In the U.S. and comparable countries there has been a reduction in disease burden, as measured by Disability Adjusted Life Years (or DALYs), in recent years. Our latest chart collection, which analyzes data from the Institute for Health Metrics and Evaluation, shows that while disease burden has declined in the U.S. and comparable countries since 1990, the U.S. continues to have higher age-adjusted disease burden rates than those of comparable countries. (We define comparable countries as those that are similarly sizable and wealthy, and specifically include OECD member countries with above average GDP and GDP per capita in at least one of the past 10 years.) Since 1990, the disease burden rate has dropped by 14% in the U.S., while comparable countries have seen an average decrease of 18% (ranging from a 15% decline in Canada to a 23% drop in Germany).The U.S. has highest rate of disease burden among comparable countries, and the gap is growing Click To Tweet
A DALY is a measure of disease burden that takes into account years of life lost due to premature death as well as years of productive life lost to poor health or disability. DALYs provide important information that isn’t found when looking at mortality rates. As a measure of the health of the population, mortality statistics only tell us about the extent to which diseases lead to death and do not show the burden of disease that arises from disabilities that may not ultimately cause death. Unlike DALYs, mortality rates also do not account for age at the time of death.
In the U.S. in 2010, the leading causes of DALYs were mental health conditions, circulatory conditions, cancers, and musculoskeletal disorders. Over time, the diseases that cause the most DALYs in the U.S. have changed. In 1990, circulatory illnesses were the leading cause, but have since declined significantly, particularly driven by a reduction in the years of life lost from coronary heart disease (which includes angina and heart attack). DALYs caused by injuries – particularly from car accidents – have also decreased significantly since 1990, as have DALYs from cancers (including lung, breast, and colon). For each of the disease categories with improvements, the improvement seen after adjusting for age has come primarily from a reduction in the years of life lost (as opposed to a reduction in the year lived with disability).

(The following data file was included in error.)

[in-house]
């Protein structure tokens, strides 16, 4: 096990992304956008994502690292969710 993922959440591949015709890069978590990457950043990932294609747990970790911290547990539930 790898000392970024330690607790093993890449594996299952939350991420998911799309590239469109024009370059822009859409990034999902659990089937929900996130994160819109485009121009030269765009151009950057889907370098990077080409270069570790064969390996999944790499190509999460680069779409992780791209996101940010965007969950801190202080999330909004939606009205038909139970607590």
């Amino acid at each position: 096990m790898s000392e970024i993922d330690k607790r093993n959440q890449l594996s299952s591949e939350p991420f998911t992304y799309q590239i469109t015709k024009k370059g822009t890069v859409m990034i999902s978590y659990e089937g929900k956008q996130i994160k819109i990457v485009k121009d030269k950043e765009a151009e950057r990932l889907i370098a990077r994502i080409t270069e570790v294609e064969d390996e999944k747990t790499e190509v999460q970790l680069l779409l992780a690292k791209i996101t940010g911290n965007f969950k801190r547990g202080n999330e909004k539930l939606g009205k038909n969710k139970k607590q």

Other countries have seen improvements in similar areas – circulatory conditions, cancer, and injuries –but at faster rates on average. From 1990 to 2010, the U.S. had below-average improvements in age-adjusted disease burden caused by circulatory conditions (-36% vs. -44% in comparable countries on average), cancer (-20% vs. -21%), injuries (-20% vs. -25%), and neonatal conditions (-32% vs. -39%). Rates of improvement for specific conditions, of course, vary by country. For example, Germany, which saw the most improvement in overall age-adjusted DALYs among comparable countries, has improved its DALY rate from coronary heart disease by 50% since 1990, compared to the U.S.’s 43% improvement over the same time period. Age-adjusted DALYs from car accidents dropped by 45% in Germany from 1990 to 2010, compared to the U.S.’s drop of 30%.
In assessing how health outcomes have changed and making judgements about where to target health resources, DALYs provide a more complete picture of the burden of disease than mortality rates. Of course, many socioeconomic and behavioral factors outside of the control of the health system may affect changes in mortality and disability.
The Peterson Center on Healthcare and KFF are partnering to monitor how well the U.S. healthcare system is performing in terms of quality and cost.